A hard-hitting critique of a nation “in mortal peril.”



The longest-serving member of Congress recalls a time when government worked for the people.

In a feisty memoir, Michigan representative Dingell (b. 1926), a Democrat, looks back at nearly six decades of public service, recounting some of his proudest accomplishments, toughest fights, and the regrettable transformation of Congress from “largely a place of comity and mutual respect across the aisle” to a rancorous, partisan body reflecting the “cancer of cynicism eating away at our country” under a president unfit for office. Half of the memoir celebrates the career of the author’s father, a congressman who championed social justice and economic fairness. When John Dingell Sr. died in 1955, his son was persuaded to run for his seat; at the age of 29, he won a special election. Serving with 11 presidents and 10 Speakers of the House and casting more than 25,000 votes, Dingell saw Congress pass bipartisan clean-air amendments, the Affordable Care Act, the Civil Rights Act, the Voting Rights Act, and the Endangered Species Act. He also witnessed the rise of the tea party, which populated the House of Representatives with Republicans who had run “against the very idea of the federal government.” Now retired, he watches in frustration as “Republi-cons work overtime to destroy all we’ve achieved and more,” apparently intent “on driving things backward, to return to an America that was less clean, less safe, less fair.” To counter the “rogue president” and his supporters who, “like lemmings, will follow him over any cliff,” Dingell advises “courage and constant vigilance.” Though it may take decades to restore civility, economic justice, and governmental integrity, he offers some concrete suggestions for achieving those goals: full participation in the electoral system, elimination of money in campaigns, the protection of an independent press, and, most drastically, “the end of minority rule in our legislative and executive branches.” With no prospect of eliminating the Electoral College, Dingell advocates a grass-roots movement aimed at abolishing the Senate by combining the two chambers into one.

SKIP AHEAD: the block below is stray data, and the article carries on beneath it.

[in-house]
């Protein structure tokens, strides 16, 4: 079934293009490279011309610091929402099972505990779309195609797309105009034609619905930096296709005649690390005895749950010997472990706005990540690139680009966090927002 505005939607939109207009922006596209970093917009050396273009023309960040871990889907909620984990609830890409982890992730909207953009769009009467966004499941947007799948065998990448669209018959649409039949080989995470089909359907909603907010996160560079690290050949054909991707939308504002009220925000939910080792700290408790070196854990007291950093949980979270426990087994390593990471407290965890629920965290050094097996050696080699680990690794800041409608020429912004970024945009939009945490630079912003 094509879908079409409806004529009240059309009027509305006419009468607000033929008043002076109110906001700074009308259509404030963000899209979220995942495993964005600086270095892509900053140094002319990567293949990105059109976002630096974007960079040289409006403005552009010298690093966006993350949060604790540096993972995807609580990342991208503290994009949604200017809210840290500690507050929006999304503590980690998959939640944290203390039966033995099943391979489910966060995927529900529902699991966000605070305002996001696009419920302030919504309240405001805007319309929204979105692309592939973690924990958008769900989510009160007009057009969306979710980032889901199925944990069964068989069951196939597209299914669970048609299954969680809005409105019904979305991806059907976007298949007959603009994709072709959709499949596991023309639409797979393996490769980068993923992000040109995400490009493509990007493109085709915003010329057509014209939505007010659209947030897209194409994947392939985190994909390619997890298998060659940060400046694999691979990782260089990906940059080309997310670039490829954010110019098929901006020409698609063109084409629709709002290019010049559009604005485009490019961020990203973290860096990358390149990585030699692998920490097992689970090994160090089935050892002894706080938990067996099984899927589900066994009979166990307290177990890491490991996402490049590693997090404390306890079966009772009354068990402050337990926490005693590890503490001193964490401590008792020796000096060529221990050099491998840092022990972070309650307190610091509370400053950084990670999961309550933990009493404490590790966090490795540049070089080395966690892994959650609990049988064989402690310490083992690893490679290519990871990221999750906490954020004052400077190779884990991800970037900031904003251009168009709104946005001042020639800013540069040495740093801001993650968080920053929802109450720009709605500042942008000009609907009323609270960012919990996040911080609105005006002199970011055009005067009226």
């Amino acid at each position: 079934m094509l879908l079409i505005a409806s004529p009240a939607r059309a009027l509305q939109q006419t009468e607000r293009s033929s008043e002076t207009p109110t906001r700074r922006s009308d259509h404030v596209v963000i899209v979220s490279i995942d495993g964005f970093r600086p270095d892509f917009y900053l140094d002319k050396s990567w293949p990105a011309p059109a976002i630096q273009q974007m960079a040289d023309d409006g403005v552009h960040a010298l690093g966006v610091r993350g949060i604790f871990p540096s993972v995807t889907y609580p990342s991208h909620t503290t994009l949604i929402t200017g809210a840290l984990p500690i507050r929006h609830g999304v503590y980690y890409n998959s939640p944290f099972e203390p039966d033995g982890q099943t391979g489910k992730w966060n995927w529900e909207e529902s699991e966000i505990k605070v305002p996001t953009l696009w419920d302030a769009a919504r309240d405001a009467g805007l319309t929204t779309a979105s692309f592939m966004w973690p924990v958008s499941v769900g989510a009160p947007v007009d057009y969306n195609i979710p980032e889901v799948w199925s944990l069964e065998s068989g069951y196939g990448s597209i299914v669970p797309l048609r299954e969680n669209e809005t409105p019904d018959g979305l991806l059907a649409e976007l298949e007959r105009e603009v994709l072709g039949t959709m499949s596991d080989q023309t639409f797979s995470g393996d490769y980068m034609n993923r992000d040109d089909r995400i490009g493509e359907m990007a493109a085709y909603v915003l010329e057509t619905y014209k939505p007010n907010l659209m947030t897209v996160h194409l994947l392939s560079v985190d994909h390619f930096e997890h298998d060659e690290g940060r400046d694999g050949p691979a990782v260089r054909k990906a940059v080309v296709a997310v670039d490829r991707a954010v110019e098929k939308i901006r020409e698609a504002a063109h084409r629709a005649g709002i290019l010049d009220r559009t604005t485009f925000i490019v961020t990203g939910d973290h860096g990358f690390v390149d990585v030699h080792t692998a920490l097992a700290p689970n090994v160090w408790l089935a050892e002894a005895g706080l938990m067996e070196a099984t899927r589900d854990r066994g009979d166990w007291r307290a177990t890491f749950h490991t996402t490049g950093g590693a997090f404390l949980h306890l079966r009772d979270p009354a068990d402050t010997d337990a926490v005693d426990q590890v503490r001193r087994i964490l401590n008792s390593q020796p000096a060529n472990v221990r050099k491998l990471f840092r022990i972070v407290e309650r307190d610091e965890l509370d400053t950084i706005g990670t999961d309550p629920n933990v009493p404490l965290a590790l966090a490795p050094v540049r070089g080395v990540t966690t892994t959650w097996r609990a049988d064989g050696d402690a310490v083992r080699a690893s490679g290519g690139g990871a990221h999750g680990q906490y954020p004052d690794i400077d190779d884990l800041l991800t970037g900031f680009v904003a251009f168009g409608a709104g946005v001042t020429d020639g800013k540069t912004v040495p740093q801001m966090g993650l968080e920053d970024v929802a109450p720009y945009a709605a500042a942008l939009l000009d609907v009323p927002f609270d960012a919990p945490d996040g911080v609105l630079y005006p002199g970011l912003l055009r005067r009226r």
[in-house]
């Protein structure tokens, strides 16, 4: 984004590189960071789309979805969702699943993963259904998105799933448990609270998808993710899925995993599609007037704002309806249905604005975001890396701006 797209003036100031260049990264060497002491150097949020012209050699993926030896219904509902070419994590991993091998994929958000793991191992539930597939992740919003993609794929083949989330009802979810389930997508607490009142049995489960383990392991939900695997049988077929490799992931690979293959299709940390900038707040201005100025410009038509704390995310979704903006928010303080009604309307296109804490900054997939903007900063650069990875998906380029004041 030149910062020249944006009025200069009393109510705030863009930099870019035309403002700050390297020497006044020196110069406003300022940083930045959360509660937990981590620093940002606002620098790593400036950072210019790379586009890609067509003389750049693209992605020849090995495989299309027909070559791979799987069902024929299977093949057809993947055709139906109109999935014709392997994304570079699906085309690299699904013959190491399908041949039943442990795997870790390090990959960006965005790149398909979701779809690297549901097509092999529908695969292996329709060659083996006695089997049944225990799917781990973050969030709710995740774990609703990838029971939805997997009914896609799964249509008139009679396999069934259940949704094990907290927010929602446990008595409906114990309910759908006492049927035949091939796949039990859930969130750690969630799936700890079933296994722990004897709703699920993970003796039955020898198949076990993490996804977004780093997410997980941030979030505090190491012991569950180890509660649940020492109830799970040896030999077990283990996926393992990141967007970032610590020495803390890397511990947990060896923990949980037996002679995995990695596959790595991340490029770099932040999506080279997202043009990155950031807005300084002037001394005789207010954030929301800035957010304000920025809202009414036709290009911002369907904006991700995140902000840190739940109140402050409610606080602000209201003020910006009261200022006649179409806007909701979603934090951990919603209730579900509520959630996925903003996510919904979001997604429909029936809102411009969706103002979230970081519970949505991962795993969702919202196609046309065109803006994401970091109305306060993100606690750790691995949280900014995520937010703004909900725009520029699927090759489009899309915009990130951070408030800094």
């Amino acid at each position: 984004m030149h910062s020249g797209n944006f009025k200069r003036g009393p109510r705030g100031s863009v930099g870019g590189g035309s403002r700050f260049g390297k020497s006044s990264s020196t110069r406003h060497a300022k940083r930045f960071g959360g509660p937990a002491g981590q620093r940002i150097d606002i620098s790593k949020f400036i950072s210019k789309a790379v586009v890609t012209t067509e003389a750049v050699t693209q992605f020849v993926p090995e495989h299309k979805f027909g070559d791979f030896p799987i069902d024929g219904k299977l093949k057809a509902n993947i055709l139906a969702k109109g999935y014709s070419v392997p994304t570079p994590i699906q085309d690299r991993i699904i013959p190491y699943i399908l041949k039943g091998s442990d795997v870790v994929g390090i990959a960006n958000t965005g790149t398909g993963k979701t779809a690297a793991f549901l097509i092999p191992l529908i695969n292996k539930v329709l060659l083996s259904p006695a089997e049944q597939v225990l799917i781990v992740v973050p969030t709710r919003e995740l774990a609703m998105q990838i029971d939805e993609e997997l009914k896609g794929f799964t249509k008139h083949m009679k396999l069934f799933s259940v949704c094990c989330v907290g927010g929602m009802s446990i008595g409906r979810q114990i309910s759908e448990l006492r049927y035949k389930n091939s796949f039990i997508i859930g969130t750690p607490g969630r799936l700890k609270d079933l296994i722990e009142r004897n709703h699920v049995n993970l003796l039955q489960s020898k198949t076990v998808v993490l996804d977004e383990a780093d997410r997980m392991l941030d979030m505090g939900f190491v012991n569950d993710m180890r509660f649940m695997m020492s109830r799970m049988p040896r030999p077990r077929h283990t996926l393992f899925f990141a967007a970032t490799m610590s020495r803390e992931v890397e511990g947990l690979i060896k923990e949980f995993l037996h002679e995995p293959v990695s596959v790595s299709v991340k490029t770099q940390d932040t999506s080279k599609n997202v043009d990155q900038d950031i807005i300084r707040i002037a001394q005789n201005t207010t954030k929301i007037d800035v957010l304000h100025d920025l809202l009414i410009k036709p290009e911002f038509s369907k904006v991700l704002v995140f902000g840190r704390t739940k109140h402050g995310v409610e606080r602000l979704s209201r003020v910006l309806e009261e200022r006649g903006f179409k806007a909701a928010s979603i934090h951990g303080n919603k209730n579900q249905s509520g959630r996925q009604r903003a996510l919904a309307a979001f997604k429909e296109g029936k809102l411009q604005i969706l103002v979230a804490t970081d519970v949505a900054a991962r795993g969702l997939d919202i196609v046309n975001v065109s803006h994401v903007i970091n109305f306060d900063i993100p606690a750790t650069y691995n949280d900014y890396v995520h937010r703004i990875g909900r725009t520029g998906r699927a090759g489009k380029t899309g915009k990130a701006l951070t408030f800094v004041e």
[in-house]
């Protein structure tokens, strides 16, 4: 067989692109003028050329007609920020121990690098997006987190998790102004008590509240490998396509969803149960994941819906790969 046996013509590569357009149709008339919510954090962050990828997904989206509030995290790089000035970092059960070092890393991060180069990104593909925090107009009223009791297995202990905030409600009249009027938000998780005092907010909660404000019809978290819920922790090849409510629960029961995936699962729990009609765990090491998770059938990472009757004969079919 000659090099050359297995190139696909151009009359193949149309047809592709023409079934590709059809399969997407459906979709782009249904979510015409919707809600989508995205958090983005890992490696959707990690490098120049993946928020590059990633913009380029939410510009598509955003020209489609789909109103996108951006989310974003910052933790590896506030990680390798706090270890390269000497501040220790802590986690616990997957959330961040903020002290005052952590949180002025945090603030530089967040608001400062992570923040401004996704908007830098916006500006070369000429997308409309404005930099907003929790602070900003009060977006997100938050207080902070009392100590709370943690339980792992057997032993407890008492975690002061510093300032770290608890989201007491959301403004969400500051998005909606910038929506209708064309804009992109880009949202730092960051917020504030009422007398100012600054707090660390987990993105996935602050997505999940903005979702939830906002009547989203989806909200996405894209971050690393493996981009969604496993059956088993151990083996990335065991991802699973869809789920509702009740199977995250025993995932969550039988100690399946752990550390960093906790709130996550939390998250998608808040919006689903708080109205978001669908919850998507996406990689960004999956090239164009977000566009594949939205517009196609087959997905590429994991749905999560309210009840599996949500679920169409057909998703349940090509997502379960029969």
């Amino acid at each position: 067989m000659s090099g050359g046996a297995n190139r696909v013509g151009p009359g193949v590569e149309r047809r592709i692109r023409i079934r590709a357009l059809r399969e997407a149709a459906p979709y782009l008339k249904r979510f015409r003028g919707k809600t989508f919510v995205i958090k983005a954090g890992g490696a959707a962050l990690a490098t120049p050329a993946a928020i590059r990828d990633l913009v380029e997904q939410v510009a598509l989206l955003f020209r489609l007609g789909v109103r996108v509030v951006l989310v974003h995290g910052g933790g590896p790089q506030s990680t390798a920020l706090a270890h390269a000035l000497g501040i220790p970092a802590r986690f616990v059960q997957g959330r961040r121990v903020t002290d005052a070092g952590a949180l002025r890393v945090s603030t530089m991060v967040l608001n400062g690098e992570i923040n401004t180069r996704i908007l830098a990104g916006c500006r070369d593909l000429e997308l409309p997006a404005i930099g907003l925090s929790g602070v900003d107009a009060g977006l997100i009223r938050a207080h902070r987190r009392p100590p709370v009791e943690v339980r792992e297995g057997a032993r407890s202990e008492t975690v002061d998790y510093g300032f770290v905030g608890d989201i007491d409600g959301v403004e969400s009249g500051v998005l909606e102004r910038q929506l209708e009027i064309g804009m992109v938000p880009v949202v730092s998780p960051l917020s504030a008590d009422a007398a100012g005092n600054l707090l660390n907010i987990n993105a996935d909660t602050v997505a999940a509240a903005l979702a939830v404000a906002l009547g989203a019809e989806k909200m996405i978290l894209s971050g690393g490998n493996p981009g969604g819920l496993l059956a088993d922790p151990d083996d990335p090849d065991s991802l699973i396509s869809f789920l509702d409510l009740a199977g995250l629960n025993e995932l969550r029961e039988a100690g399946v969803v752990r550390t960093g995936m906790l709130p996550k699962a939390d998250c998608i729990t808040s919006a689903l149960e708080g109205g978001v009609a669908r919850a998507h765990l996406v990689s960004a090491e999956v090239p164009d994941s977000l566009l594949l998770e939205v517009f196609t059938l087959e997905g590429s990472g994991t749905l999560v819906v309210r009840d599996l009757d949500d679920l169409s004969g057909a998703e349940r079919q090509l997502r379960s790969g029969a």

A hard-hitting critique of a nation “in mortal peril.”

Pub Date: Dec. 4, 2018

ISBN: 978-0-06-257199-1

Page Count: 336

Publisher: Harper/HarperCollins

Review Posted Online: Oct. 14, 2018

Kirkus Reviews Issue: Nov. 1, 2018

Did you like this book?

No Comments Yet

If the authors are serious, this is a silly, distasteful book. If they are not, it’s a brilliant satire.


The authors have created a sort of anti-Book of Virtues in this encyclopedic compendium of the ways and means of power.

Everyone wants power and everyone is in a constant duplicitous game to gain more power at the expense of others, according to Greene, a screenwriter and former editor at Esquire (Elffers, a book packager, designed the volume, with its attractive marginalia). We live today as courtiers once did in royal courts: we must appear civil while attempting to crush all those around us. This power game can be played well or poorly, and in these 48 laws culled from the history and wisdom of the world’s greatest power players are the rules that must be followed to win. These laws boil down to being as ruthless, selfish, manipulative, and deceitful as possible. Each law, however, gets its own chapter: “Conceal Your Intentions,” “Always Say Less Than Necessary,” “Pose as a Friend, Work as a Spy,” and so on. Each chapter is conveniently broken down into sections on what happened to those who transgressed or observed the particular law, the key elements in this law, and ways to defensively reverse this law when it’s used against you. Quotations in the margins amplify the lesson being taught. While compelling in the way an auto accident might be, the book is simply nonsense. Rules often contradict each other. We are told, for instance, to “be conspicuous at all cost,” then told to “behave like others.” More seriously, Greene never really defines “power,” and he merely asserts, rather than offers evidence for, the Hobbesian world of all against all in which he insists we live. The world may be like this at times, but often it isn’t. To ask why this is so would be a far more useful project.

If the authors are serious, this is a silly, distasteful book. If they are not, it’s a brilliant satire.

Pub Date: Sept. 1, 1998

ISBN: 0-670-88146-5

Page Count: 430

Publisher: Viking

Review Posted Online: May 20, 2010

Kirkus Reviews Issue: July 15, 1998

Did you like this book?

The author's youthfulness helps to assure the inevitable comparison with the Anne Frank diary although over and above the...


Elie Wiesel spent his early years in a small Transylvanian town as one of four children. 

He was the only one of the family to survive what Francois Maurois, in his introduction, calls the "human holocaust" of the persecution of the Jews, which began with the restrictions, the singularization of the yellow star, the enclosure within the ghetto, and went on to the mass deportations to the ovens of Auschwitz and Buchenwald. There are unforgettable and horrifying scenes here in this spare and sombre memoir of this experience of the hanging of a child, of his first farewell with his father who leaves him an inheritance of a knife and a spoon, and of his last goodbye at Buchenwald his father's corpse is already cold let alone the long months of survival under unconscionable conditions. 

The author's youthfulness helps to assure the inevitable comparison with the Anne Frank diary although over and above the sphere of suffering shared, and in this case extended to the death march itself, there is no spiritual or emotional legacy here to offset any reader reluctance.

Pub Date: Jan. 16, 2006

ISBN: 0374500010

Page Count: 120

Publisher: Hill & Wang

Review Posted Online: Oct. 7, 2011

Kirkus Reviews Issue: Jan. 15, 2006

Did you like this book?